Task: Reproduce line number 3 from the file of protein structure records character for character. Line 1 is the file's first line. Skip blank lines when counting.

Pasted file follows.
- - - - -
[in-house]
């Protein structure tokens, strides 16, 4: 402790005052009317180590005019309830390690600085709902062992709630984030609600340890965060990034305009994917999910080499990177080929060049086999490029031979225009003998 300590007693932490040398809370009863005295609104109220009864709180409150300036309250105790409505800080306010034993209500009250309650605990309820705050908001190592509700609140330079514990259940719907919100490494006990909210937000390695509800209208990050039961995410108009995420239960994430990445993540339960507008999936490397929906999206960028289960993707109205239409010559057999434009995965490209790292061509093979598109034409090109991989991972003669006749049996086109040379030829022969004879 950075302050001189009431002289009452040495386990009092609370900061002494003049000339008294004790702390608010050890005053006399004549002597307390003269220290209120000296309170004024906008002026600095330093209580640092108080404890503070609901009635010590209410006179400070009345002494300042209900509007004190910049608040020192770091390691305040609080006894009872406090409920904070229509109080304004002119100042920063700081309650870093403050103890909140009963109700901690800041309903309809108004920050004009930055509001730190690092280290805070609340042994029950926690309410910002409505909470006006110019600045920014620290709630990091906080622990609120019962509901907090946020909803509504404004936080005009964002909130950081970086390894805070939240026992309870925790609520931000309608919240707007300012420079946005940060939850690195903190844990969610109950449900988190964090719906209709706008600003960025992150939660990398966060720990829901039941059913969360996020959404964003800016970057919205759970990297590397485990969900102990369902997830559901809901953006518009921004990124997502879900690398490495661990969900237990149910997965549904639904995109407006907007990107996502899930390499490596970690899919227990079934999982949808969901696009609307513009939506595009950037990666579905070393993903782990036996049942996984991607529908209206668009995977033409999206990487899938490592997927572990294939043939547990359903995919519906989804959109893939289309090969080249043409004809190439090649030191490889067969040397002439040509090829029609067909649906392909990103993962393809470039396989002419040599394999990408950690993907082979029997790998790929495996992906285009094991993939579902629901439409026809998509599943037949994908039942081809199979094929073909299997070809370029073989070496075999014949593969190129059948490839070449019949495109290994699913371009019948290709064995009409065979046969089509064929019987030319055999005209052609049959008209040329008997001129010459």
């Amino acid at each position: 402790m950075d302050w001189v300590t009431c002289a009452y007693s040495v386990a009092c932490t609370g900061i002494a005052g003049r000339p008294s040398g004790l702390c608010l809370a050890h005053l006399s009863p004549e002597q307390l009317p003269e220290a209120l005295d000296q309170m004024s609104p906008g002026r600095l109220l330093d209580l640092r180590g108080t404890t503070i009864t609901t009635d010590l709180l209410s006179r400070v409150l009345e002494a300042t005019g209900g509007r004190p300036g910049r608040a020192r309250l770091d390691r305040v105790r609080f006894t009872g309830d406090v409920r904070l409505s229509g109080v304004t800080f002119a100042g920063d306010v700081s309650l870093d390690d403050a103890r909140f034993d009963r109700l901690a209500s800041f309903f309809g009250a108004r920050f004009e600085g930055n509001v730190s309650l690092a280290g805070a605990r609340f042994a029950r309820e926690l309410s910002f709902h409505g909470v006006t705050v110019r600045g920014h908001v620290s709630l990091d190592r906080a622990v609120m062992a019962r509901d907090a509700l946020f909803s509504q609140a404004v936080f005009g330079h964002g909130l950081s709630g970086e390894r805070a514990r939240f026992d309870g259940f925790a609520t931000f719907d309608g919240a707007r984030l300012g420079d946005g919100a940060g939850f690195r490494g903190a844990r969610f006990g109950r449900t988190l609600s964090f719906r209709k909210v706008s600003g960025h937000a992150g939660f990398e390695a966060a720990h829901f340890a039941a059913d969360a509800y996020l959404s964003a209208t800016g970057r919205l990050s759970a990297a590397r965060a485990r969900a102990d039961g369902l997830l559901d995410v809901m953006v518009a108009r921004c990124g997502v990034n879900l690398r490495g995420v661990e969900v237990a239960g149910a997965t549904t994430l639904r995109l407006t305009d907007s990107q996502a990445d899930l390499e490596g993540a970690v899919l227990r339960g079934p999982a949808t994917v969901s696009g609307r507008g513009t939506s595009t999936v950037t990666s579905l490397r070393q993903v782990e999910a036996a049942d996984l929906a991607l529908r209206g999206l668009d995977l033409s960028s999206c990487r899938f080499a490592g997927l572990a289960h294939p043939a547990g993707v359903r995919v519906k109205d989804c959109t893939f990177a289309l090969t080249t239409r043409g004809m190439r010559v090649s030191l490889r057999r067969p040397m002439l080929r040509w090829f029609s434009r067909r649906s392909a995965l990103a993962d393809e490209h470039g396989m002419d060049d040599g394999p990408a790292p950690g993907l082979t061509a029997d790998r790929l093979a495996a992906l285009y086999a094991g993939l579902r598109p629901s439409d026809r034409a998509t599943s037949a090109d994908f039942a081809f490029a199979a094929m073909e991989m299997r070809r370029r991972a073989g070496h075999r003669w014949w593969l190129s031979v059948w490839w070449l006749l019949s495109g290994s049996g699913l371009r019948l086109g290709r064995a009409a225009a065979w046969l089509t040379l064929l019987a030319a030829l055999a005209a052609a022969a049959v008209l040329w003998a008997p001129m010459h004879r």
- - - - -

């Amino acid at each position: 402790m950075d302050w001189v300590t009431c002289a009452y007693s040495v386990a009092c932490t609370g900061i002494a005052g003049r000339p008294s040398g004790l702390c608010l809370a050890h005053l006399s009863p004549e002597q307390l009317p003269e220290a209120l005295d000296q309170m004024s609104p906008g002026r600095l109220l330093d209580l640092r180590g108080t404890t503070i009864t609901t009635d010590l709180l209410s006179r400070v409150l009345e002494a300042t005019g209900g509007r004190p300036g910049r608040a020192r309250l770091d390691r305040v105790r609080f006894t009872g309830d406090v409920r904070l409505s229509g109080v304004t800080f002119a100042g920063d306010v700081s309650l870093d390690d403050a103890r909140f034993d009963r109700l901690a209500s800041f309903f309809g009250a108004r920050f004009e600085g930055n509001v730190s309650l690092a280290g805070a605990r609340f042994a029950r309820e926690l309410s910002f709902h409505g909470v006006t705050v110019r600045g920014h908001v620290s709630l990091d190592r906080a622990v609120m062992a019962r509901d907090a509700l946020f909803s509504q609140a404004v936080f005009g330079h964002g909130l950081s709630g970086e390894r805070a514990r939240f026992d309870g259940f925790a609520t931000f719907d309608g919240a707007r984030l300012g420079d946005g919100a940060g939850f690195r490494g903190a844990r969610f006990g109950r449900t988190l609600s964090f719906r209709k909210v706008s600003g960025h937000a992150g939660f990398e390695a966060a720990h829901f340890a039941a059913d969360a509800y996020l959404s964003a209208t800016g970057r919205l990050s759970a990297a590397r965060a485990r969900a102990d039961g369902l997830l559901d995410v809901m953006v518009a108009r921004c990124g997502v990034n879900l690398r490495g995420v661990e969900v237990a239960g149910a997965t549904t994430l639904r995109l407006t305009d907007s990107q996502a990445d899930l390499e490596g993540a970690v899919l227990r339960g079934p999982a949808t994917v969901s696009g609307r507008g513009t939506s595009t999936v950037t990666s579905l490397r070393q993903v782990e999910a036996a049942d996984l929906a991607l529908r209206g999206l668009d995977l033409s960028s999206c990487r899938f080499a490592g997927l572990a289960h294939p043939a547990g993707v359903r995919v519906k109205d989804c959109t893939f990177a289309l090969t080249t239409r043409g004809m190439r010559v090649s030191l490889r057999r067969p040397m002439l080929r040509w090829f029609s434009r067909r649906s392909a995965l990103a993962d393809e490209h470039g396989m002419d060049d040599g394999p990408a790292p950690g993907l082979t061509a029997d790998r790929l093979a495996a992906l285009y086999a094991g993939l579902r598109p629901s439409d026809r034409a998509t599943s037949a090109d994908f039942a081809f490029a199979a094929m073909e991989m299997r070809r370029r991972a073989g070496h075999r003669w014949w593969l190129s031979v059948w490839w070449l006749l019949s495109g290994s049996g699913l371009r019948l086109g290709r064995a009409a225009a065979w046969l089509t040379l064929l019987a030319a030829l055999a005209a052609a022969a049959v008209l040329w003998a008997p001129m010459h004879r």